Hollywood looks to strike's end

Writers Guild of America West and their supporters walk the picket line outside 20th Century Fox Studios in Los Angeles.

TEXT OF STORY

KAI RYSSDAL: Lights, camera, and maybe action. That's the latest from the Hollywood labor wars. Talks between the Writer's Guild and the studios are said to be going well. Well enough that there's speculation the strike could end this week. "Grey's Anatomy" and all the rest won't be back on the air right away. But the entertainment industry's rushing to get back to business as usual. Stacey Vanek-Smith reports.


STACEY VANEK-SMITH: Writers are dutifully walking the picket line today, but behind the scenes networks are gearing up to get scripted shows back on the air. Word of a possible resolution to the strike has studios scrambling to lock down shooting locations and former staff. They want to be prepared when the strike ends. TV critic Aaron Barhardt says there's good reason to rush.

Aaron Barhardt: If you don't get these shows back in production by the end of February, you've pretty much lost the rest of the television season. It'd be almost impossible for these scripted shows to get fresh episodes for the all-important May ratings sweep period.

That's when a show's ratings are calculated and ad rates are set. But getting new episodes on the air won't be easy.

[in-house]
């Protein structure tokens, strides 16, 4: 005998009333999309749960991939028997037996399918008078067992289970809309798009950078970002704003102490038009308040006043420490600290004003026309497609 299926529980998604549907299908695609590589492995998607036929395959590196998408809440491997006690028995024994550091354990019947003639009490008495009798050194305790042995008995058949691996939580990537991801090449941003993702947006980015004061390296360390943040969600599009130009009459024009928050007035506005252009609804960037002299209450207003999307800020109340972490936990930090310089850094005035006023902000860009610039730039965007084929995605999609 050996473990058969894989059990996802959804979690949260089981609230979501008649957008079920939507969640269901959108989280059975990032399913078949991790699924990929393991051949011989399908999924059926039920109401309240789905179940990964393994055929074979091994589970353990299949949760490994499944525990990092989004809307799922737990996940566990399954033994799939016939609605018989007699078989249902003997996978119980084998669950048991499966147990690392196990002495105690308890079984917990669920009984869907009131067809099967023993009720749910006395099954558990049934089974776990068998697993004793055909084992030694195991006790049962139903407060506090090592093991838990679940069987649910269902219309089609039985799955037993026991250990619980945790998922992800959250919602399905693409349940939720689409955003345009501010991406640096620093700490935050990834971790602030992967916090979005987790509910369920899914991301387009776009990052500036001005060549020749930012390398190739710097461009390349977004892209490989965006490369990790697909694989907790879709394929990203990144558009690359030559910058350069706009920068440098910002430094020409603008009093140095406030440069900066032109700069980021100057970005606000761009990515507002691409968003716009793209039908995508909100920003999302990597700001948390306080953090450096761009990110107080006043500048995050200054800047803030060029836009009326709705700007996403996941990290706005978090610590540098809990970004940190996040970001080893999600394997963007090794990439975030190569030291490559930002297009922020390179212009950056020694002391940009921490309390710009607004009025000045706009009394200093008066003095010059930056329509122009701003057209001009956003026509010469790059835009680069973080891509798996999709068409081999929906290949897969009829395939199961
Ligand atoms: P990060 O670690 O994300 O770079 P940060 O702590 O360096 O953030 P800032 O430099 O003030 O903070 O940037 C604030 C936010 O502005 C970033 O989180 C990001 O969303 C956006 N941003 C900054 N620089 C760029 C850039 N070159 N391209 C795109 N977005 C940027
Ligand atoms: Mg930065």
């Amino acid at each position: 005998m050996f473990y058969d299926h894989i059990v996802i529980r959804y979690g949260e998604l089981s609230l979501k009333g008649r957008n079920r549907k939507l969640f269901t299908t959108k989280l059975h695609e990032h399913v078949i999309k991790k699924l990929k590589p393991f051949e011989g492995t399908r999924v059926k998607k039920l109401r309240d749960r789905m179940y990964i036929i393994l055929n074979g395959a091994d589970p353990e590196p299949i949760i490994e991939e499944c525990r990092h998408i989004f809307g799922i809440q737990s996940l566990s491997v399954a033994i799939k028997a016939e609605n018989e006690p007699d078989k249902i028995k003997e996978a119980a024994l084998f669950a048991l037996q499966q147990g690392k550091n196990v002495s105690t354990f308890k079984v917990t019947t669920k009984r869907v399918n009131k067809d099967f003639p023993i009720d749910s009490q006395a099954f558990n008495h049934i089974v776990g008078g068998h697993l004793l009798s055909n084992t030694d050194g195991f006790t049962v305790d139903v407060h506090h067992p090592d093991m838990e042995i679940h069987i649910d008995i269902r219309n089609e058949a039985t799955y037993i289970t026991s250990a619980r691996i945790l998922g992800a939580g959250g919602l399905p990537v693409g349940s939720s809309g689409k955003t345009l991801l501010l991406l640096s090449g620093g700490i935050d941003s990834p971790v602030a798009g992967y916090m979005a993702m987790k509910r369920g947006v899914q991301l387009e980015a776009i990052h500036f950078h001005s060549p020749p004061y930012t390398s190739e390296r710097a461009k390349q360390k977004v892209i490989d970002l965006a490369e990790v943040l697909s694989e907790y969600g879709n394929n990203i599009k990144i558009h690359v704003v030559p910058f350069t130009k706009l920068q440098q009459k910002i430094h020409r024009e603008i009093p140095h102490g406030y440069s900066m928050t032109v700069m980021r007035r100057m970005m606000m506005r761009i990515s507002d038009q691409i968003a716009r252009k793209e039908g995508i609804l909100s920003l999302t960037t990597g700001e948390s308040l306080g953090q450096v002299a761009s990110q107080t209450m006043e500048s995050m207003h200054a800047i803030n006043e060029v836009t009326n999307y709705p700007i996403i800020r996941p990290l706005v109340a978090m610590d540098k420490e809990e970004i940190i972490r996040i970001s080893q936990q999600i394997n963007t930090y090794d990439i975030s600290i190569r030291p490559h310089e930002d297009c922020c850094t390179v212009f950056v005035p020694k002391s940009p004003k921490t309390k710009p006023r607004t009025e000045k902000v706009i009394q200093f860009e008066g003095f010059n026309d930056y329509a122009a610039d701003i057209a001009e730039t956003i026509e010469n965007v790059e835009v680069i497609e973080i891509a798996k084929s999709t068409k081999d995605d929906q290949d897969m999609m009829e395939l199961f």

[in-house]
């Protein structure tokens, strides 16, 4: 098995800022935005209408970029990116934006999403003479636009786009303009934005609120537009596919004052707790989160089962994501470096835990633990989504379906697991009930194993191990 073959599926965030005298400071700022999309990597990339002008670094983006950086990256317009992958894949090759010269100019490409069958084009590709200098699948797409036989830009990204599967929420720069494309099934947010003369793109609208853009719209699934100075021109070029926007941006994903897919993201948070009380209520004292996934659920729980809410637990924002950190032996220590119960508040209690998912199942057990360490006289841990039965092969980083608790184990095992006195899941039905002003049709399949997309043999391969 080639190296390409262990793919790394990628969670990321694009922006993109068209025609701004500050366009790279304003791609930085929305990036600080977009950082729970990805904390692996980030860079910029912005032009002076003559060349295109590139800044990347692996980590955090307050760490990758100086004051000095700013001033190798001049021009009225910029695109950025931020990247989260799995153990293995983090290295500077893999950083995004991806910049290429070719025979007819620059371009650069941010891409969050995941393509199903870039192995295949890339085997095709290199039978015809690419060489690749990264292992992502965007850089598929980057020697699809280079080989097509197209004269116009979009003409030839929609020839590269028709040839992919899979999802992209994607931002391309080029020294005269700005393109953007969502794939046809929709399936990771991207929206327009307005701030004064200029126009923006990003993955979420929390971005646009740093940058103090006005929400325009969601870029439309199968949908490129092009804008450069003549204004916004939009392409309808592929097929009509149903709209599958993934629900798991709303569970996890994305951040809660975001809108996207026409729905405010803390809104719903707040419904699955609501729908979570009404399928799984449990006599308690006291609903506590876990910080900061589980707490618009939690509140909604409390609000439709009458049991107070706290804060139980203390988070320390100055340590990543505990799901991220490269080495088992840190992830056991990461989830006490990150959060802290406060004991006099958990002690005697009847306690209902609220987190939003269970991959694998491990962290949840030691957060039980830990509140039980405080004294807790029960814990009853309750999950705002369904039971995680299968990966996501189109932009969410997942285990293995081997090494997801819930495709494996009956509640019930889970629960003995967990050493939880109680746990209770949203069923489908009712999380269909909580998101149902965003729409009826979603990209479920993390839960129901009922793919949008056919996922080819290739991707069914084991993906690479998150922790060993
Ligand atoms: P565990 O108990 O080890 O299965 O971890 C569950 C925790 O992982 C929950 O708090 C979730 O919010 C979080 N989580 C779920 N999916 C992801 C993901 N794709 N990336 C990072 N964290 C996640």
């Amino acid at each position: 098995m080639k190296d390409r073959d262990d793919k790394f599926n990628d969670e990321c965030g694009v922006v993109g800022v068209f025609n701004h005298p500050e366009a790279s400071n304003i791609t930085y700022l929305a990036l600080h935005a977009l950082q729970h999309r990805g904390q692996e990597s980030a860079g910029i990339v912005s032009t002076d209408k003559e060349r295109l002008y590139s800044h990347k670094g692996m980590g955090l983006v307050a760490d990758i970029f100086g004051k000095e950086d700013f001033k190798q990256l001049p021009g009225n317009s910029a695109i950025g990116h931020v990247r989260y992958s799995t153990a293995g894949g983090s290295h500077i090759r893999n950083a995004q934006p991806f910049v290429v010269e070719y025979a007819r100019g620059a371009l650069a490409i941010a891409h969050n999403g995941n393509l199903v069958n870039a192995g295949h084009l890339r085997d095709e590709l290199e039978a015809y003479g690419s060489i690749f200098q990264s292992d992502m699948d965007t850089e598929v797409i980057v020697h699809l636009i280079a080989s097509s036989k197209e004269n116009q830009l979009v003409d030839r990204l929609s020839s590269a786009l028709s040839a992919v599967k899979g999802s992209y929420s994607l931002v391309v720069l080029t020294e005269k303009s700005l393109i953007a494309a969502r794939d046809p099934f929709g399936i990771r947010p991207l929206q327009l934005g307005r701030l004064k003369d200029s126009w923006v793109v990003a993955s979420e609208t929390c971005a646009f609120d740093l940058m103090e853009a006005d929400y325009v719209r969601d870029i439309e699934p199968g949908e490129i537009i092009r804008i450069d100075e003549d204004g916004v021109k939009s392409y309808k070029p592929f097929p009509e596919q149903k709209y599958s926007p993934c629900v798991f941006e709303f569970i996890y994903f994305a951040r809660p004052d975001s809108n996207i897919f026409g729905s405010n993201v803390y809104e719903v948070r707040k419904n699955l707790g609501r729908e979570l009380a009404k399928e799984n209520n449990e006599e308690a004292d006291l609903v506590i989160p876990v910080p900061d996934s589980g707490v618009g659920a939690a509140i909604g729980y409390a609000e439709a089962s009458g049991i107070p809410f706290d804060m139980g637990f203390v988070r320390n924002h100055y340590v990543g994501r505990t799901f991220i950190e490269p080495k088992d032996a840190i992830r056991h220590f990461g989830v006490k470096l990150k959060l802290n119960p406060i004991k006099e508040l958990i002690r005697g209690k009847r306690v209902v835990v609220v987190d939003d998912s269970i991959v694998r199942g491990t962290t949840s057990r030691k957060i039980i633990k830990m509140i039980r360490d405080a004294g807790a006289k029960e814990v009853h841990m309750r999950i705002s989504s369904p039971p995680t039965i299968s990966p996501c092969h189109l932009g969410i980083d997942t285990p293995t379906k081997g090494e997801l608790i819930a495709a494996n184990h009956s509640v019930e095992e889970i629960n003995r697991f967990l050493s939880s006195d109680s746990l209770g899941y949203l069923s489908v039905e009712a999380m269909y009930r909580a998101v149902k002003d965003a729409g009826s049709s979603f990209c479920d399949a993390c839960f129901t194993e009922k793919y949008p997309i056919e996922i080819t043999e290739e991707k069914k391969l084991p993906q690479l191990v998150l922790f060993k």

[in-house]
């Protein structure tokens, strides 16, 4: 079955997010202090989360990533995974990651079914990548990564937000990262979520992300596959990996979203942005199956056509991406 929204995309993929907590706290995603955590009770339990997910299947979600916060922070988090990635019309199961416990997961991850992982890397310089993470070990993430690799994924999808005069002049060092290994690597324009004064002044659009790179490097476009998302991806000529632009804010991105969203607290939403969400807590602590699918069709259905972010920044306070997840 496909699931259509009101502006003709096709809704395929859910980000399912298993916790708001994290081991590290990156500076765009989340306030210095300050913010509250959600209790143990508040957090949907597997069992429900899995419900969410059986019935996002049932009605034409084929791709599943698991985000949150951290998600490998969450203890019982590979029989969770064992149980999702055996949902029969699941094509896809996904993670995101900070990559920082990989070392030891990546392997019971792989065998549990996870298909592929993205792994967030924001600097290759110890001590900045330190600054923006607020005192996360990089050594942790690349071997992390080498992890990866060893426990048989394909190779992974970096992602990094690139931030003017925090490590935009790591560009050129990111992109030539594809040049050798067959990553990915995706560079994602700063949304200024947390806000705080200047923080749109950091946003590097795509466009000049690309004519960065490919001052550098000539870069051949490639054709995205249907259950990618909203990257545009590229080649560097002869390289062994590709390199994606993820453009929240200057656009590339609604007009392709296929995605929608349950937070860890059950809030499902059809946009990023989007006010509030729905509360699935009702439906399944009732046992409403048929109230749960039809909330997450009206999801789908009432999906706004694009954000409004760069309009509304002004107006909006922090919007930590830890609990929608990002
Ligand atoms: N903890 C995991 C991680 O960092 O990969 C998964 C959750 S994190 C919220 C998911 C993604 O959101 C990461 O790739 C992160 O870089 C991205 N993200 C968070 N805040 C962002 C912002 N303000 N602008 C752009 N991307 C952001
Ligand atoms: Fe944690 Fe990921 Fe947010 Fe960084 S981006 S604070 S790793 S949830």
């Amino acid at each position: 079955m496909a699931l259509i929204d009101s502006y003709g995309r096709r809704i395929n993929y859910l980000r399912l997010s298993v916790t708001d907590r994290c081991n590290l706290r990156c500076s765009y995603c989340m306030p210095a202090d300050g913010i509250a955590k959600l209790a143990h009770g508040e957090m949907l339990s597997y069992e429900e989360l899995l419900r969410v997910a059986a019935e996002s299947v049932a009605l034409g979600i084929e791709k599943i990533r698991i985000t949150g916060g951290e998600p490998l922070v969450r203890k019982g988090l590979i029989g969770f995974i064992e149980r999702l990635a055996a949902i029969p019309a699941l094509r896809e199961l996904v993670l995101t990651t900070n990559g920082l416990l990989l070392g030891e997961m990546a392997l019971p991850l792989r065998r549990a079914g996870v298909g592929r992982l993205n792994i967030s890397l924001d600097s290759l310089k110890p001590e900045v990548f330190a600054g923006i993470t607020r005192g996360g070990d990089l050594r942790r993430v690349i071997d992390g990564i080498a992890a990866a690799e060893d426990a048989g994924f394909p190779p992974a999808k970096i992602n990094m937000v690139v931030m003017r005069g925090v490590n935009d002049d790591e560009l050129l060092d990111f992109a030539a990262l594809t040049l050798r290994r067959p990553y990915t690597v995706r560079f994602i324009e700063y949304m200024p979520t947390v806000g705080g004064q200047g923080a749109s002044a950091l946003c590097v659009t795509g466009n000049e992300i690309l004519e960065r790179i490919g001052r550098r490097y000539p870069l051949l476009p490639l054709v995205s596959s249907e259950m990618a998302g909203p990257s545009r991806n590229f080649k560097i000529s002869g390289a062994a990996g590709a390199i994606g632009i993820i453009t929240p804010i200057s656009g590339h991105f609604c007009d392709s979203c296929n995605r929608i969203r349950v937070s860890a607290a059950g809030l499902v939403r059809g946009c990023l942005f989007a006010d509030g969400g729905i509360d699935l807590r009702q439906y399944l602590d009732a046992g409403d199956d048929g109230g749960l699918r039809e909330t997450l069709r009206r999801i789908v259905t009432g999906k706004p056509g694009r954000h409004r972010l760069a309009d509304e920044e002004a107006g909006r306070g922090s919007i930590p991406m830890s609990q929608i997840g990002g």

TOM TAYLOR: Putting together any kind of show is like assembling an army.

Entertainment analyst Tom Taylor says reigniting an entire industry, and putting 11,000 people back to work doesn't happen overnight.

TAYLOR: You can't just turn on the switch again. There's a lot of forces that are going to have to be mobilized, both on the production side and on the network side on how they're going to continue the marketing efforts for the shows. It's going to be kind of a rocky process at first.

Adding to the pressure is the fact that TV viewership has been waning. Taylor points out that the writer's strike pushed declines into double-digits. And with so many other media competing for our attention, he says, networks will be putting a lot of energy into saving "Heroes," reviving "Grey's Anatomy" and getting people to talk about "Gossip Girl."

TV CLIP: Good. Things were getting a little dull around here.

I'm Stacey Vanek-Smith for Marketplace.

About the author

Stacey Vanek Smith is a senior reporter for Marketplace, where she covers banking, consumer finance, housing and advertising.

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